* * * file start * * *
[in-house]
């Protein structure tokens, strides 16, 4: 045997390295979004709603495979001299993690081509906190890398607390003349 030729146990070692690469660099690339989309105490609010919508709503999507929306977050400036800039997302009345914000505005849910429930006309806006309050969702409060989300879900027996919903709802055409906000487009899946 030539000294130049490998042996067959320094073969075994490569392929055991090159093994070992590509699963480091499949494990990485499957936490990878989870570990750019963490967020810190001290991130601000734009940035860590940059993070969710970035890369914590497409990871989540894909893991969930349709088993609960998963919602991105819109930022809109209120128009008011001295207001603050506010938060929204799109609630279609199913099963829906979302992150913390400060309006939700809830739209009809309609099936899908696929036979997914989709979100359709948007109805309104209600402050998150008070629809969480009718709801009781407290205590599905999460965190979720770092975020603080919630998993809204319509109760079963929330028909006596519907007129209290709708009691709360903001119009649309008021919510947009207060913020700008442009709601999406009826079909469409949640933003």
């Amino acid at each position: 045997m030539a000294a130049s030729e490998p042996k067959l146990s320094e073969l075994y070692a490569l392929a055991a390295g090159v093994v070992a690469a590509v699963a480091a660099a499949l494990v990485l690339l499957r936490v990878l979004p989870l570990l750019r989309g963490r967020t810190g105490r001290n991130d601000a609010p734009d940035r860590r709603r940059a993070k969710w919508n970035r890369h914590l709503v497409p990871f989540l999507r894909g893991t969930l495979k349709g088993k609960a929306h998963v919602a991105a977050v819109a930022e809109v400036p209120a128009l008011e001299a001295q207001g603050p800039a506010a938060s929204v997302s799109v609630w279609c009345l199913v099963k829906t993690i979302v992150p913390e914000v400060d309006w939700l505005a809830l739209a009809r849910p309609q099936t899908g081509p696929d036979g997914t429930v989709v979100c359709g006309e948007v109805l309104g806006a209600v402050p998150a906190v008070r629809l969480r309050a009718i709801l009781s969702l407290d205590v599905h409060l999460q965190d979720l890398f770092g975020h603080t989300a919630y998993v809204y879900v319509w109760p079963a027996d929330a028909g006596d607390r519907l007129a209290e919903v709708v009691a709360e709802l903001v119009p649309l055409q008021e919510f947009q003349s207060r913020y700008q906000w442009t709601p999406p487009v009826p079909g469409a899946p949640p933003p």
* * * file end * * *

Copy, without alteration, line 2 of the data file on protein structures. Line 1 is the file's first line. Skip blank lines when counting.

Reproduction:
């Protein structure tokens, strides 16, 4: 045997390295979004709603495979001299993690081509906190890398607390003349 030729146990070692690469660099690339989309105490609010919508709503999507929306977050400036800039997302009345914000505005849910429930006309806006309050969702409060989300879900027996919903709802055409906000487009899946 030539000294130049490998042996067959320094073969075994490569392929055991090159093994070992590509699963480091499949494990990485499957936490990878989870570990750019963490967020810190001290991130601000734009940035860590940059993070969710970035890369914590497409990871989540894909893991969930349709088993609960998963919602991105819109930022809109209120128009008011001295207001603050506010938060929204799109609630279609199913099963829906979302992150913390400060309006939700809830739209009809309609099936899908696929036979997914989709979100359709948007109805309104209600402050998150008070629809969480009718709801009781407290205590599905999460965190979720770092975020603080919630998993809204319509109760079963929330028909006596519907007129209290709708009691709360903001119009649309008021919510947009207060913020700008442009709601999406009826079909469409949640933003």